Features

Barbican Film: ‘Kagemusha’

Kagemusha (1980) is an exemplary piece of film that stands out as a testament to the extraordinary career of the late great Japanese director Akira Kurosawa. As a young man Kurosawa was keenly involved with the arts and in particular painting.

At the age of 26 he made his first steps into the world of film as an assistant director, applying his artistic talents to storyboarding – he would paint a full scale visualisation of a scene, depicting in the utmost of detail his vision for it. Kurosawa’s most accomplished works display the level of preparation that went into his films, with each of the shots applied exhibiting true beauty.

Kagemusha has to be Kurosawa’s masterpiece though, receiving the backing of legendary American directors Francis Ford Coppola and George Lucas who both came on board as executive producers. Both Coppola and Lucas were huge admirers, and have touted aspects of Kurosawa’s work as being hugely influential on their own.

With such high profile involvement and with such a unique approach to developing how a scene was to appear it is no surprise that Kurosawa’s Kagemusha has an allure of the grandiose. The wonderfully presented scenes that depict 16th Century Japanese pomp and the honour of that way of life are framed in a manner that allow us to imagine Kurosawa’s original painted storyboarding of them.

The film tells the story of Kagemusha (Tatsuya Nakadai), a poor thief who is recruited to impersonate Shingen, a very powerful warlord who is the leader of the Takeda clan. Shingen is embroiled in an ongoing and unfaltering war with two other powerful men who like him are vying for the conquest of Kyoto.

Kagemusha is called upon when Shingen is fatally wounded in order to keep up the pretence that the powerful man is still alive and therefore maintain the respect from the enemies of the Takeda clan. From here, the story delivers moments of intense emotion that is conveyed by depictions of respect, love, and friendship, and the ultimate demise of this level of humanity through death is explored. Further, Kurosawa tackles the idea of perception and how what we see truly serves as a catalyst for what we feel.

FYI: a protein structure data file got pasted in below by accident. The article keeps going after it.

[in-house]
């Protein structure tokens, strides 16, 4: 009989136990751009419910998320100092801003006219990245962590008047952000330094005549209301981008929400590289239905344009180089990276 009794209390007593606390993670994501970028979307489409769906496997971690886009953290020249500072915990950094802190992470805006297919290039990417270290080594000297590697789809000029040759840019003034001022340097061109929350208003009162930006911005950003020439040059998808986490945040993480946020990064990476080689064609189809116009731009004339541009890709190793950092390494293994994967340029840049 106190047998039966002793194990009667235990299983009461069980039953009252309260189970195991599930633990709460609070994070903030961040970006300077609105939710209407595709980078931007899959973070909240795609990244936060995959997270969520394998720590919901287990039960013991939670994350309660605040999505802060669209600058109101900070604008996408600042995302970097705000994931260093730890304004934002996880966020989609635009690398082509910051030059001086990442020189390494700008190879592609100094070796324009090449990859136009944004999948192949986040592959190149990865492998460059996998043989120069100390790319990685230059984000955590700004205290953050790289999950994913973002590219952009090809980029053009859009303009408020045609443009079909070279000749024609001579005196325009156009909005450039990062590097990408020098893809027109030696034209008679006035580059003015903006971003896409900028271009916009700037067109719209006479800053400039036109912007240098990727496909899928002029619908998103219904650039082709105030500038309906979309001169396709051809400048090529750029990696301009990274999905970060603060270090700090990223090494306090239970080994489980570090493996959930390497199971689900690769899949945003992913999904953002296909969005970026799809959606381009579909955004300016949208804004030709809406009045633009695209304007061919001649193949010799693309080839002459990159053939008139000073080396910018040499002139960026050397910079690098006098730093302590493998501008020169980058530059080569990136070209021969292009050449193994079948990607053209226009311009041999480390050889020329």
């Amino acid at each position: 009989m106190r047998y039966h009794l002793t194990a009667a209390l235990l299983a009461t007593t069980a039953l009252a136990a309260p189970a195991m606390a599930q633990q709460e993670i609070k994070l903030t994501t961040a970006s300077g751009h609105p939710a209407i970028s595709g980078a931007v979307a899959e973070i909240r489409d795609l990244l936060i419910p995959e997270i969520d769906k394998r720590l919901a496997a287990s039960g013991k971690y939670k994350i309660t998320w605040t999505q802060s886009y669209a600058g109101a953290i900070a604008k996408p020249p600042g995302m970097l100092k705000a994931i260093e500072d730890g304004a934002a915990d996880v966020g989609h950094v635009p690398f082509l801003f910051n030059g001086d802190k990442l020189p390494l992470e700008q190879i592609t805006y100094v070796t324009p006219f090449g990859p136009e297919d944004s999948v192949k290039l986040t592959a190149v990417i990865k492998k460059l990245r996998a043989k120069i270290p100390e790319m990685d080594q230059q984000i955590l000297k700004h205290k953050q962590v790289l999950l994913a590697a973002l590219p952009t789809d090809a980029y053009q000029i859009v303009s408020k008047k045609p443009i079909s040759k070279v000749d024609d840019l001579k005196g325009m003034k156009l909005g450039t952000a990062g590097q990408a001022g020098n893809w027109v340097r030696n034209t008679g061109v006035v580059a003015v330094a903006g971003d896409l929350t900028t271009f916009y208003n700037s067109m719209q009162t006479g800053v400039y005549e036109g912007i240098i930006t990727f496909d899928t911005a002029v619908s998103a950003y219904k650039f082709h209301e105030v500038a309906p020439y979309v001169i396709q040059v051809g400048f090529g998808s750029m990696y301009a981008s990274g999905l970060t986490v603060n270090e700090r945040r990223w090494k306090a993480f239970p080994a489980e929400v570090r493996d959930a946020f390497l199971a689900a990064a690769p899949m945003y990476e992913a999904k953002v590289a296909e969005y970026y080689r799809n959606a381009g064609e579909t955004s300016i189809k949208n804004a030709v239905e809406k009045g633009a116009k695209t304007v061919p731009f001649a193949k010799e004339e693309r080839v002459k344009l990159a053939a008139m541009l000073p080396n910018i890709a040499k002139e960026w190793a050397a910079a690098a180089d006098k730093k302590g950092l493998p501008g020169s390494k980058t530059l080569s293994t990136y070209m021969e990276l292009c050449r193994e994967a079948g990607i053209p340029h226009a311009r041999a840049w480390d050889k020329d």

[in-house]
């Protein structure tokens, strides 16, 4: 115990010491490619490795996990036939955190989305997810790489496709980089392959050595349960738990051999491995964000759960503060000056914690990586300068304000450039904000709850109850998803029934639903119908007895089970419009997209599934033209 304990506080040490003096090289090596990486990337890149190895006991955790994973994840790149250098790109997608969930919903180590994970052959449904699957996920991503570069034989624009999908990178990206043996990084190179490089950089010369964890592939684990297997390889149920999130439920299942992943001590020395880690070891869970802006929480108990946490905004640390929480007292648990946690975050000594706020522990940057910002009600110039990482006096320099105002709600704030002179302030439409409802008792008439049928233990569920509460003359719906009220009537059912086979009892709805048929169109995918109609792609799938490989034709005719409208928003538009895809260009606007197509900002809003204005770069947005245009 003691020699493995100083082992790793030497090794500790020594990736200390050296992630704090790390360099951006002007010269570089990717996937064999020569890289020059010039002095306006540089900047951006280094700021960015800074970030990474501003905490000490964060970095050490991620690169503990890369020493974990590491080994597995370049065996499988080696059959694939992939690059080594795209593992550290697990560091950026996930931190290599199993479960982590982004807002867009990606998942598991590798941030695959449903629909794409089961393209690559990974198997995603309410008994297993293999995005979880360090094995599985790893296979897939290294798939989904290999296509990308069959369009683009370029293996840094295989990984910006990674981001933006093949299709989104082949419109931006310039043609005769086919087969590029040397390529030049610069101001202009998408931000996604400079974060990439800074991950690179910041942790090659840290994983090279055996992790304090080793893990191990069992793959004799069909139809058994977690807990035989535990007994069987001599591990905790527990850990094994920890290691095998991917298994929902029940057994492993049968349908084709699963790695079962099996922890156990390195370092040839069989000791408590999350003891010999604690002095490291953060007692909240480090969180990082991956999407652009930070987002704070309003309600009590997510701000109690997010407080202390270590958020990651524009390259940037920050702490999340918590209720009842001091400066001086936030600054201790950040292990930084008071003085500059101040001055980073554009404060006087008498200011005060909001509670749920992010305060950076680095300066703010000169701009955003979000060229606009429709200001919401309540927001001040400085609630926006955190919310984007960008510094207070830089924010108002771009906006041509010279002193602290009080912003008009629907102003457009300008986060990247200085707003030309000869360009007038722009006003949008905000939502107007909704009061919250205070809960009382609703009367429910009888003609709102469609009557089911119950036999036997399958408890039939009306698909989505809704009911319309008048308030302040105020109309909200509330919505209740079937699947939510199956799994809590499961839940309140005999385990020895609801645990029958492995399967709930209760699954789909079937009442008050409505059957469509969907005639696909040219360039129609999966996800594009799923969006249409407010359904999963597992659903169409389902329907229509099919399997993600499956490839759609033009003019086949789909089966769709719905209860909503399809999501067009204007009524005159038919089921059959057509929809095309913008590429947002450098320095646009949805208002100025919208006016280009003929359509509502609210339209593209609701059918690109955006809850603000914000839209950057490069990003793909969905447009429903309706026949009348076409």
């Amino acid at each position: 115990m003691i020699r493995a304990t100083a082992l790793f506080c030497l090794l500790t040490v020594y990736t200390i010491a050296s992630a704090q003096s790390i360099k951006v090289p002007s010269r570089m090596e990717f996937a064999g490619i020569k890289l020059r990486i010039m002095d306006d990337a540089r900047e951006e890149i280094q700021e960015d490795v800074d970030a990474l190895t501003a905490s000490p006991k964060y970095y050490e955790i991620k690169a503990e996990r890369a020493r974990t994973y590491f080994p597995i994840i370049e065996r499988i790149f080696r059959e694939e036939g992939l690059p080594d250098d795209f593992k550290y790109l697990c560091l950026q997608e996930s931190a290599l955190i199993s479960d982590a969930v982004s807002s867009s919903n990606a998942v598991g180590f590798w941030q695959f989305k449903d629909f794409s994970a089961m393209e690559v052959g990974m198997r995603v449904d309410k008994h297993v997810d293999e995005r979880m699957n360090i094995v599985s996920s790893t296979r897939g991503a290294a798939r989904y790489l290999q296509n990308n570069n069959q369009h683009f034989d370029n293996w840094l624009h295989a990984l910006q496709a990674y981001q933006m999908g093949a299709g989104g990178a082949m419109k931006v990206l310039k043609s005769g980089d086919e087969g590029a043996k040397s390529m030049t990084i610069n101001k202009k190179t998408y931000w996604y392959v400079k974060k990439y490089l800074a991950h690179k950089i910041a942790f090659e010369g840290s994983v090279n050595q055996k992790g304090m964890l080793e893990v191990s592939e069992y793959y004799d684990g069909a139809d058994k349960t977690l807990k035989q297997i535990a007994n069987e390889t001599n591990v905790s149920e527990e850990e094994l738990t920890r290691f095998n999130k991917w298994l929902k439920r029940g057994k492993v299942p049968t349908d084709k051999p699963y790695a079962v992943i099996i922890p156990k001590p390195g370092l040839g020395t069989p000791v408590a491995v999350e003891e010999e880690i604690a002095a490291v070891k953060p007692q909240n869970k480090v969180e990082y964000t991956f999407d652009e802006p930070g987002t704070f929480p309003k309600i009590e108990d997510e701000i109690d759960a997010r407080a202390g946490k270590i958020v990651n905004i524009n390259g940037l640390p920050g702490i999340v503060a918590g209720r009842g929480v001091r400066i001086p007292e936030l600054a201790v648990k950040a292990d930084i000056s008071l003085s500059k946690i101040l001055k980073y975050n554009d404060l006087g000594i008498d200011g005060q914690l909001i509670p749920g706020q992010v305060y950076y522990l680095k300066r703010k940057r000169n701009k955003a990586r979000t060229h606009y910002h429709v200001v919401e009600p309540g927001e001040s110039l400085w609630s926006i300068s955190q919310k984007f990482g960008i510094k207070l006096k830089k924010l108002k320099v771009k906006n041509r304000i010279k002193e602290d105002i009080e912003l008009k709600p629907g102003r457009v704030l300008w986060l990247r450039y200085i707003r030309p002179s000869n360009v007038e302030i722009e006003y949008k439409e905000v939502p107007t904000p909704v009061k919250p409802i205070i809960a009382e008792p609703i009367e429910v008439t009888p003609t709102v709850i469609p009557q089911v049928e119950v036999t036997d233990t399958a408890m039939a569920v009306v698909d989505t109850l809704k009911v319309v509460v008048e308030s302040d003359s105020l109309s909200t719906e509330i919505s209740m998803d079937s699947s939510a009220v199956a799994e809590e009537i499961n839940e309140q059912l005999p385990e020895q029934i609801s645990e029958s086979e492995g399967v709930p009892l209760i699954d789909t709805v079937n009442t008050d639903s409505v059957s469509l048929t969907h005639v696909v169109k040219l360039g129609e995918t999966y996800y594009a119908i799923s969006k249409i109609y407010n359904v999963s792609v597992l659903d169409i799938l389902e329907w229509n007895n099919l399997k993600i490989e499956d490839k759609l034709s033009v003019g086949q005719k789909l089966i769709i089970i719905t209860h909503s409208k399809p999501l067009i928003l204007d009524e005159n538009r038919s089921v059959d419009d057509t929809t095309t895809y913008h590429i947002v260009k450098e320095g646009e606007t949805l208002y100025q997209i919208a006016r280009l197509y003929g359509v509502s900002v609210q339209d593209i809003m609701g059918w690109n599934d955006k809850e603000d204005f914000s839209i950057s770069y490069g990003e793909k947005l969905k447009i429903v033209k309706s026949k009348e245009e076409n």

For many of the scenes in Kagemusha the camera is fixed and unmoved with a very simplistic style of editing applied that uses simplistic cuts and very static camera movement. As a result it feels as though we are staring intently at a divinely fashioned image that makes us feel acutely aware of all the minor nuances that are unfolding in front of us; truly encapsulating.

It could be likened to viewing a painting that upon first glance tells a story but upon second glance a new element of that story is introduced because of some minor detail originally unnoticed. Accompanying this style is some excellent application of sound that is used sparingly and cleverly interspersing the many periods of sombre silence. Together, this combination affects our senses in a manner that makes it impossible to recognise anything happening outside of the filmic world that is presented to us by Kurosawa.

Kagemusha is beautiful and even with such portentousness it still manages to be wonderfully simplistic allowing for fantastic moments of humour and titillation that in turn make the films central character so wonderful. The performance by Tatsuya Nakadai, portraying both Shingen and Kagemusha, is profoundly brilliant and is a performance that made Western audiences stand up and take note of Japanese cinema. As a result, this film entertains on many levels and is rightfully respected as an importantly influential piece of film on a global scale – if this isn’t Kurosawa’s finest hour then it is at least his most complete. 

Russell Cook